I wanted to follow up from a post from this past April regarding World Week for Animals in Laboratories. In that post I discussed the millions of animals, hidden from our sight, who are subjected to product and medical testing.
Animal testing is a difficult subject which has evoked fierce debate over how to balance important medical research with the well-being of laboratory animals. In his book Animal Rights Without Liberation: Applied Ethics and Human Obligations (2012), Alasdair Cochrane distinguishes between therapeutic and non-therapuetic testing. Therapuetic testing is designed to save human lives and cure life-threatening ailments. This type of testing hasn’t been considered as controversial by the general public, but animal rights advocates have discussed the extent to which such research should be carried out and if it is always the best way to make discoveries about human medicine. Non-therapuetic research, on the other hand, consists of testing for the sake of creating knowledge and is not intended to directly prevent human suffering. A lot of testing in cosmetics and cleaning products falls into this category. Awareness of this issue and rising public concern has resulted in bans in the European Union and Isreal. The US House of Representatives is now considering such a ban, particularly aimed at cosmetic animal testing and the sale of cosmetics tested on animals. However, to be introduced, your help is needed! Click here to be linked to the Humane Society of the United State’s page on the proposed bill and consider supporting it by contacting your representative!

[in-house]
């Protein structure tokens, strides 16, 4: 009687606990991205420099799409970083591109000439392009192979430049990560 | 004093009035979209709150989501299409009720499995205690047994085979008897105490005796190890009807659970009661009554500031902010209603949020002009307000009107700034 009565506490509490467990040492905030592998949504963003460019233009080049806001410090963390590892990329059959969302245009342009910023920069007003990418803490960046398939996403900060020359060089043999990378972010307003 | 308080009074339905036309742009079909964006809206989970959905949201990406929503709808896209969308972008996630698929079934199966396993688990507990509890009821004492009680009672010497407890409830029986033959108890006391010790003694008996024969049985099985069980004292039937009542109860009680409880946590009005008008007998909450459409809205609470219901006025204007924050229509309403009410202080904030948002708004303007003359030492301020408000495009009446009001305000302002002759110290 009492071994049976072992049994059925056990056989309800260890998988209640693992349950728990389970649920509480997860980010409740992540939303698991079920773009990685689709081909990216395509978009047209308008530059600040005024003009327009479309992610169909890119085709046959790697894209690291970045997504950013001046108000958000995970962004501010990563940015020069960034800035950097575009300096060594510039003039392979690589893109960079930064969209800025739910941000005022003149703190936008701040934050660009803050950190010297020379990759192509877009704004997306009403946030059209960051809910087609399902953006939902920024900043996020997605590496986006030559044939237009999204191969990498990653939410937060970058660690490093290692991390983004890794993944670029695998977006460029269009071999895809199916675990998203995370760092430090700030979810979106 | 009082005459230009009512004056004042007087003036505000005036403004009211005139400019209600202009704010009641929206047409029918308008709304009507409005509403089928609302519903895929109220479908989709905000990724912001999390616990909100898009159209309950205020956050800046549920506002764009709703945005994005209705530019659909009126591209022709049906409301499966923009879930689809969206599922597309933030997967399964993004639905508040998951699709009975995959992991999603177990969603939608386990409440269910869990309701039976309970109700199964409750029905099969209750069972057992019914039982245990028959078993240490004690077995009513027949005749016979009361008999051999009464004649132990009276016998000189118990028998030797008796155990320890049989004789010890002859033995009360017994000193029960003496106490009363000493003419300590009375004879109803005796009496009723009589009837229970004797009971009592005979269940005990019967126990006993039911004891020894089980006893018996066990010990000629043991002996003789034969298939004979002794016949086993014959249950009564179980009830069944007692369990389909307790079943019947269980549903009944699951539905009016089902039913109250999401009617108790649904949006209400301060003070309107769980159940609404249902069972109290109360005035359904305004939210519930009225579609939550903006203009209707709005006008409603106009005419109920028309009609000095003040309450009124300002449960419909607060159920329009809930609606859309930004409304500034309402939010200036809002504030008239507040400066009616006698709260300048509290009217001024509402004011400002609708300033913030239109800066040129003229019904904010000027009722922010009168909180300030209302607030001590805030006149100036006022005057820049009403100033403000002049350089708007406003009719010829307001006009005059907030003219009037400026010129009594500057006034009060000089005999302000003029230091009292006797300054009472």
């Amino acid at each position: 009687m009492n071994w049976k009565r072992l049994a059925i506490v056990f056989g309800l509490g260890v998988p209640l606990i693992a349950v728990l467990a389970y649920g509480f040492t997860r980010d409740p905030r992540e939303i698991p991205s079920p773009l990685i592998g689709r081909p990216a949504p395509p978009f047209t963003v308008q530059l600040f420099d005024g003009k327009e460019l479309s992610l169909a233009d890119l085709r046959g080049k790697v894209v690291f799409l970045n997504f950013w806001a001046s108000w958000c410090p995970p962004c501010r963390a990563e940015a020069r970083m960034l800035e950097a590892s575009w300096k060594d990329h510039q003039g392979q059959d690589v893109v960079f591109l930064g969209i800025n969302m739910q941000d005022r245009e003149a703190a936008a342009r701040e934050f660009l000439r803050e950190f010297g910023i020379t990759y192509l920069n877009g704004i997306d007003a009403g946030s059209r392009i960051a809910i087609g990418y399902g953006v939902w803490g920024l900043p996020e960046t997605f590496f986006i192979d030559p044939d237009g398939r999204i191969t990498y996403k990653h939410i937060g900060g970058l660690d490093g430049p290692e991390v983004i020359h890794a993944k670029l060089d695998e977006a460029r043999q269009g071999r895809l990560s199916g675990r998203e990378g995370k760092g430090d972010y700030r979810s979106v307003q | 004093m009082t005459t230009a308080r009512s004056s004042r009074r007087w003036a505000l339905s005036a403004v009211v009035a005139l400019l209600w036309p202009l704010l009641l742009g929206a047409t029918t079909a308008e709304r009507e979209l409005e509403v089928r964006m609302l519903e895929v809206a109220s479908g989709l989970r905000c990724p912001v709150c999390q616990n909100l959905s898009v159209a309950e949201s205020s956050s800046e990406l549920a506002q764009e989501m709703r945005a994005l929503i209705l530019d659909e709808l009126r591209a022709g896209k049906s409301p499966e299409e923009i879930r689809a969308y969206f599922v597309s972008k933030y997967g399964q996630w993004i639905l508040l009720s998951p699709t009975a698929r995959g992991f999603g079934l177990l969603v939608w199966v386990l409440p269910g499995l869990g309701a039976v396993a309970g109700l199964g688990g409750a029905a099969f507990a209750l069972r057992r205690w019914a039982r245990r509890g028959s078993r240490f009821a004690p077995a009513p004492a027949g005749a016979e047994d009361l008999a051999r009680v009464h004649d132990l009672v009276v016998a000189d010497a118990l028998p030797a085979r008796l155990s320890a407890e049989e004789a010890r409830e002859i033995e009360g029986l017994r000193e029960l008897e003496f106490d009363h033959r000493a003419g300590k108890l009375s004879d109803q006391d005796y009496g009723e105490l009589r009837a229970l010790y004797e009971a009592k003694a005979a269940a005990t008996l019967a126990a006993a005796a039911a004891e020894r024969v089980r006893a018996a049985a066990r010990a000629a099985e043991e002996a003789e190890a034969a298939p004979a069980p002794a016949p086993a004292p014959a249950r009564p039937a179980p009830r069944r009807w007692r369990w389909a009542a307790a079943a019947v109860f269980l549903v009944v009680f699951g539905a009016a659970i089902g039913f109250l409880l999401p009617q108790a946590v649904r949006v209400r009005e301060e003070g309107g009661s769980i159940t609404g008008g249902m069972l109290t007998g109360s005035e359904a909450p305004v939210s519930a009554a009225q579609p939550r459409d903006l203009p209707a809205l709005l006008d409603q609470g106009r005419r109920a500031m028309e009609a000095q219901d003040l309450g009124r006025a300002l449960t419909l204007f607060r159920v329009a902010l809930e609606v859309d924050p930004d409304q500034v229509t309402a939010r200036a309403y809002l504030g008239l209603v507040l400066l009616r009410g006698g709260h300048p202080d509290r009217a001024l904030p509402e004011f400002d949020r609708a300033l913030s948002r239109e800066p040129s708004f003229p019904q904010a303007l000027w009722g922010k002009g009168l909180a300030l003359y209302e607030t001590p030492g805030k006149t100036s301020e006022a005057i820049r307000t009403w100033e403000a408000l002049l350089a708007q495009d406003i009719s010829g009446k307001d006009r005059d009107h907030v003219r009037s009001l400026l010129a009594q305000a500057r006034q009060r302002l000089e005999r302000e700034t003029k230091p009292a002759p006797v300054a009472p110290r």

In the meantime, consider cruelty free cosmetics and products! One company that comes to mind that is widely available and with a large variety of products is Lush Cosmetics.
Cochrane, Alasdair (2012). Animal Rights without Liberation: Applied Ethics and Human Obligations. Columbia University Press: New York.